- Literary devices or literary techniques are specific structures that writers often use to add meaning or create more compelling stories for the reader. Some common examples are metaphor, alliteration, hyperbole, and imagery. These techniques can give the reader a greater understanding and meaning of the writers intent.
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Sep 16, 2021 · A literary language is the form of a language used in its literary writing. It can be either a non-standard dialect or standardized variety of the language. Notably, in Eastern European and Slavic linguistics, the term “literary language” has also been used as a synonym of “standard language”. …
May 07, 2020 · Literary devices or literary techniques are specific structures that writers often use to add meaning or create more compelling stories for the reader. Some common examples are metaphor, alliteration, hyperbole, and imagery. These techniques can give the reader a greater understanding and meaning of the writers intent.
- Allegory. An allegory is a story that is used to represent a more general message about real-life (historical) issues and/or events. It is typically an entire book, novel, play, etc.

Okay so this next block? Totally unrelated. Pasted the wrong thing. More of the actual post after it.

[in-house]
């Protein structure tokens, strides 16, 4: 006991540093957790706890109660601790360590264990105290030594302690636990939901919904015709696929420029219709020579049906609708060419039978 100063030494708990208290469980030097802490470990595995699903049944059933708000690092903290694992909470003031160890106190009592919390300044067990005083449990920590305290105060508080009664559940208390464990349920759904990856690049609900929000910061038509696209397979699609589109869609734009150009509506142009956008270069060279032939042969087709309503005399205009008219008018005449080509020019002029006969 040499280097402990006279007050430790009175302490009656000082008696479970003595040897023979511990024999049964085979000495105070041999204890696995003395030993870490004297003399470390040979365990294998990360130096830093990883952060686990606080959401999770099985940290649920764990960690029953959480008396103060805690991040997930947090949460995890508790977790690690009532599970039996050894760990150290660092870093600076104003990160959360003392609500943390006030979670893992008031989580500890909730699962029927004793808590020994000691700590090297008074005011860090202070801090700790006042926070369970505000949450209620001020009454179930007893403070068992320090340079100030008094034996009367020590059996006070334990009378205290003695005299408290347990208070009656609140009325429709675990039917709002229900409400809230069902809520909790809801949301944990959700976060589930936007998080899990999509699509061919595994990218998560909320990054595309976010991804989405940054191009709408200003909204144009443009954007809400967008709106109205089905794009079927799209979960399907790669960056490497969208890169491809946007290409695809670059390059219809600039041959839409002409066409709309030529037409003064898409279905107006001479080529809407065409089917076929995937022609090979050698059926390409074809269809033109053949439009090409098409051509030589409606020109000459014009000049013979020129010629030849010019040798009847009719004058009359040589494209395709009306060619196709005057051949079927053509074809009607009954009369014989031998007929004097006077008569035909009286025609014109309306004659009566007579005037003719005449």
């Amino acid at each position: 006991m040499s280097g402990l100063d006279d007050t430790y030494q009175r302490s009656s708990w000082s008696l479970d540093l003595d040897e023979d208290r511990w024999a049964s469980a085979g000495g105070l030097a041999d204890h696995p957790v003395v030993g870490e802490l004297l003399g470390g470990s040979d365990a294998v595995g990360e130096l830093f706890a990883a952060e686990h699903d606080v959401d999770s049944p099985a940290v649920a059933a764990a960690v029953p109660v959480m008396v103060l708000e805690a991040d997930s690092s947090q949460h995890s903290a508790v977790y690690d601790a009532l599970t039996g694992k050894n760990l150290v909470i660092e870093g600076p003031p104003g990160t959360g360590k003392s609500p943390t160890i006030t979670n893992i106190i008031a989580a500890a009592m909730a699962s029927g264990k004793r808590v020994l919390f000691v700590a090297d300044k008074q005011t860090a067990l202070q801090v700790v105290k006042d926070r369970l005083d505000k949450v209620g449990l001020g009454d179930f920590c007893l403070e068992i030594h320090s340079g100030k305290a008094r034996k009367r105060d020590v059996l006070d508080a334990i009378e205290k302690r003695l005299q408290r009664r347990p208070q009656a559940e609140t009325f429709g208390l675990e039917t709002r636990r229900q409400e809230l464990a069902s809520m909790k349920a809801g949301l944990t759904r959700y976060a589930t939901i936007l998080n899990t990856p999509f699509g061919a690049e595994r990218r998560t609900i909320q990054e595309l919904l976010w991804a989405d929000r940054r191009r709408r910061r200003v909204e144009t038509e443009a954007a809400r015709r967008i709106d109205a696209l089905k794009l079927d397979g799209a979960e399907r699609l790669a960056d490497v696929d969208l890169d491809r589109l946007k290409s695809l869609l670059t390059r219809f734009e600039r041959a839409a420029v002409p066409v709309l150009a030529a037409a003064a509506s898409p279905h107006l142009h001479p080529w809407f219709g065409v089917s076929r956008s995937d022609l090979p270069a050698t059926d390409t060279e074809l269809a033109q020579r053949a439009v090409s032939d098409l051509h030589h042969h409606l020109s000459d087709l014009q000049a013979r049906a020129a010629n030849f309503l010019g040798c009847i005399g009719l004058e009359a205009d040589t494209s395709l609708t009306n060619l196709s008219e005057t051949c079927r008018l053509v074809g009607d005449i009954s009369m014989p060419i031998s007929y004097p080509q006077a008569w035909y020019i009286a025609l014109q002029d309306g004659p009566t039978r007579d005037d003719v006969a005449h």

- Alliteration. Alliteration is a series of words or phrases that all (or almost all) start with the same sound. These sounds are typically consonants to give more stress to that syllable.
- Allusion. Allusion is when an author makes an indirect reference to a figure, place, event, or idea originating from outside the text. Many allusions make reference to previous works of literature or art.
- Anachronism. An anachronism occurs when there is an (intentional) error in the chronology or timeline of a text. This could be a character who appears in a different time period than when he actually lived, or a technology that appears before it was invented.
- Metaphor. Metaphors, also known as direct comparisons, are one of the most common literary devices. A metaphor is a statement in which two objects, often unrelated, are compared to each other.
- Simile. Similes, also known as indirect comparisons, are similar in construction to metaphors, but they imply a different meaning. Like metaphors, two unrelated objects are being compared to each other.
- Imagery. Is imagery a literary device? Absolutely! Imagery can be both literal and figurative, and it relies on the interplay of language and sensation to create a sharper image in your brain.
- Symbolism. Symbolism combines a lot of the ideas presented in metaphor and imagery. Essentially, a symbol is the use of an object to represent a concept—it’s kind of like a metaphor, except more concise!
rightly be called literary devices. Literary techniques are specific, deliberate constructions of language which an author uses to convey meaning. An author’s use of a literary technique usually occurs with a single word or phrase, or a particular group of words or phrases, at one single point in a text. Unlike literary elements, literary techniques are not necessarily present in every text.